Argentina-based e-commerce company Avalancha has announced it will now accept bitcoin through a new strategic partnership with bitcoin merchant processor BitPagos and Latin America-focused bitcoin exchange Bitex.la.
Launching this May, Avalancha aims to provide Argentinian consumers with a convenient buying option for electronics and home appliances, and it sees bitcoin as a key investment that will help it better serve its growing customer base.
Miguel Klurfan, CEO of Avalancha, told CoinDesk that his company is focused on giving online shoppers a greater degree of convenience, and that Argentina’s credit card processors simply add too much friction to the buying process.
“Paying with bitcoin is seamless, while [...] payment processing companies in Argentina are not so well prepared for online business. That’s why we are very interested in developing bitcoin as soon as possible.”
Klurfan went on to express his hope that Avalancha’s decision will be as beneficial to bitcoin, which has grown increasingly popular in the region amid concerns about the country’s financial status.
“For Argentinians that may be hesitant about bitcoin, hearing the news that you can buy a refrigerator with bitcoin will encourage them to increase the adoption of the currency,” Klurfan noted.
Avalancha has earned $10m pesos in revenue since its launch, with the goal of earning $25m pesos by the year’s end.
Inside the partnership
As part of the deal, Avalancha will use BitPagos as its payment processor, providing bitcoin users in South America with the ability to purchase a wide range of goods with bitcoin from major brands that include Nintendo, Samsung, Whirlpool and more. Bitex.la’s role will be to help sell some of the bitcoins Avalancha receives for US dollars at the company’s request.
Members of Bitex.la and BitPagos say that Avalancha sees bitcoin as a payment tool that will help encourage consumer spending, and one that positions the company for long-term growth.
Klurfan was also optimistic about his selection of partners and their enthusiasm for the project, saying:
“We see ourself as a technology company and everyone on our team is young and an early-adopter. We made a really good match with the guys from Bitex.la and BitPagos.”
BitPagos raised $600,000 earlier this year from investors including bitcoin hedge fund Pantera Capital, Bitcoin Investment Trust CEO Barry Silbert and Silk Road auction winner Tim Draper. Likewise, Bitex.la launched in May with a $2m investment to provide bitcoin exchanges services to Latin American markets.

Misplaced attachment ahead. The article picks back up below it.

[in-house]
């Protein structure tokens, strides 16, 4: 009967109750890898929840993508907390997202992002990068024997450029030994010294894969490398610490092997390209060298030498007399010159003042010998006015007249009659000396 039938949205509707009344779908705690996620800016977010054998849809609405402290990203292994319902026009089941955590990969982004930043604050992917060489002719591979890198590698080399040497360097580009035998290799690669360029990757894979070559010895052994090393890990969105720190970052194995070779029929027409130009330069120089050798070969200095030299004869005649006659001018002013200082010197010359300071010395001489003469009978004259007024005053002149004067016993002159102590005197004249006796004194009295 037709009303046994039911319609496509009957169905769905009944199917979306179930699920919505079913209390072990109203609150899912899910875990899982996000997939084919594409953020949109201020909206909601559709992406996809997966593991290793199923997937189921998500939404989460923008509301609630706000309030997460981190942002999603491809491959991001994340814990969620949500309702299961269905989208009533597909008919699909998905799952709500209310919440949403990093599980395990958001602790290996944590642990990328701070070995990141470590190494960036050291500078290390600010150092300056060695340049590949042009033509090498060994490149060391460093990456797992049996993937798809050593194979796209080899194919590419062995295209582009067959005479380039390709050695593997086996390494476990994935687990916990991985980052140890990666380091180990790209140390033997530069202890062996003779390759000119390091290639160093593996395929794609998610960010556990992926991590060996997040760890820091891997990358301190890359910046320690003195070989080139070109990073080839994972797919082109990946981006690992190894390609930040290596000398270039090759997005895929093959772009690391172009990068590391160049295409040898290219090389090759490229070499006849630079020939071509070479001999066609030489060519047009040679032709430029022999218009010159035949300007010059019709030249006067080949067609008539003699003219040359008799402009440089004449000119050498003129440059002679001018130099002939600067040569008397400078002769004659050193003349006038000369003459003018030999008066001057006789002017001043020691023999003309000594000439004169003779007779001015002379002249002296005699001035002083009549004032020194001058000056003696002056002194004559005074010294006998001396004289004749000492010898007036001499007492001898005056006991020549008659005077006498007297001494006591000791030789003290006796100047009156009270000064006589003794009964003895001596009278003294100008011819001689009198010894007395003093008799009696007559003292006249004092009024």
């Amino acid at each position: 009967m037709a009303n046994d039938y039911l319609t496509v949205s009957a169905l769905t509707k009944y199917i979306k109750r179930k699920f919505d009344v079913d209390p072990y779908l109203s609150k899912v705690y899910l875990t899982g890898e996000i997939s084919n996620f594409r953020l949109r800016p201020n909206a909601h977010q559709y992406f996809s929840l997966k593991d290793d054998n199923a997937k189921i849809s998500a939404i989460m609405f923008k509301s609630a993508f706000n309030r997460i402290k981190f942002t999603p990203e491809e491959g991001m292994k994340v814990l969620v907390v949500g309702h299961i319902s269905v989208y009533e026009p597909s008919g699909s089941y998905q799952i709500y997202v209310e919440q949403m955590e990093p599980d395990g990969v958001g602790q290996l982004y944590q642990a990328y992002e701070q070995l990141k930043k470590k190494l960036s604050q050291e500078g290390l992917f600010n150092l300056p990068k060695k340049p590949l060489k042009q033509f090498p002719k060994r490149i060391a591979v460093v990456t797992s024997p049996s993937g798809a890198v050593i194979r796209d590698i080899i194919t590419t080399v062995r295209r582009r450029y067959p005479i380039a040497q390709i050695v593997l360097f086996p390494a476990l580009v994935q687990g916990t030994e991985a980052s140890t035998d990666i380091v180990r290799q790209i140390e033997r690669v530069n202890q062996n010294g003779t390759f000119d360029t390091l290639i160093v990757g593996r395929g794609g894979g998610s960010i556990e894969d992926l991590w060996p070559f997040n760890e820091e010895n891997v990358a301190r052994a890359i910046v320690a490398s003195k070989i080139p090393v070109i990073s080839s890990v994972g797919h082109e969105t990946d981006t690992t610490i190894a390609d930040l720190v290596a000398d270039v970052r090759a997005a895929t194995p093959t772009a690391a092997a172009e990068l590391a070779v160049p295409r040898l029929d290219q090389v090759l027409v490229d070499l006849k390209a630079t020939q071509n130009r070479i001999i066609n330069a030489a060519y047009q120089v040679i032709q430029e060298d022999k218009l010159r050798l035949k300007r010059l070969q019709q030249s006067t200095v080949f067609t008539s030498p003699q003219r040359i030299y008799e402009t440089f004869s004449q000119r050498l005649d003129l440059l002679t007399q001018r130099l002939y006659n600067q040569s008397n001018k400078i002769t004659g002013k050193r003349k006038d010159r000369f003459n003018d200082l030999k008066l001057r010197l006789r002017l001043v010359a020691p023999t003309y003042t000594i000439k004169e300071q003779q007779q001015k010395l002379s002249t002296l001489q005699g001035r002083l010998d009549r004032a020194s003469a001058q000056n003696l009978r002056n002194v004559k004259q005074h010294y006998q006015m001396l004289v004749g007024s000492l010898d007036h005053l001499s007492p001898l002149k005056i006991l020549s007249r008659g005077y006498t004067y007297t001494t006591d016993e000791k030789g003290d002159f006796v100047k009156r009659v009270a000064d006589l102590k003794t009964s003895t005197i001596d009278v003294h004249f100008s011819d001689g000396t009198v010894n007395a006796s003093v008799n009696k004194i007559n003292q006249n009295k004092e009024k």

Christian Nubis, chief product officer at Bitex.la, explained that the move benefits Avalancha by providing the company with a compelling way to attract new consumers, explaining:
“The entire consumer electronics and appliance space is very competitive and they always want to be ahead of the curve. A lot of these retail chain stores have been looking into bitcoin in order to have a competitive advantage over the competition.”
Fran Buero, the company’s chief operating officer, elaborated further, suggesting that the partnership will allow Avalancha to receive money faster than if it waited for credit card payment, while protecting the company from inflation.
“If Avalancha sells a washing machine and the consumer pays with credit card, inflation is so high they might end up losing money, because with the money they get 20 days from now, the washing machine might be more expensive, at least with the current situation in Argentina.”
Argentinian consumers have been said to be turning to bitcoin as a solution to inflation in recent years, although figures for adoption in the country aren’t widely known.
Still, while consumer adoption has been allegedly strong, merchant adoption has lagged behind owing to uncertainty around potential bitcoin regulation and worries that Argentina could crack down on bitcoin in moves that echo recent decisions in Bolivia and Ecuador.
Ready to spend
However, given that many Argentina-based bitcoin consumers are using bitcoin as a way to guard against inflation, it remains to be seen whether they would be comfortable spending it given the opportunity.
Klurfan, however, is optimistic about the new initiative, dismissing suggestions that Argentina’s consumers might be seeking to simply preserve value in bitcoin, saying:
“I know that there are not so many Argentinians holding bitcoin right now, but I believe those who do would be really really excited about it.”
Nubis suggested that this concern may be unwarranted. Bitcoin, he asserts, will actually provide a powerful incentive for spending by making it easier for consumers to tap wealth that may be stored outside of Argentina:
“It will be very compelling for people to spend bitcoin for a number of reasons. [...] If you have to bring money into the country, it’s very expensive if you want to bring small amounts, whereas buying bitcoin overseas is quite cheap and using that directly for payment is also very convenient.”
He added: “We think a lot of people are going to find bitcoin a more convenient way of buying electronics and home appliances.”
Image via Avalancha
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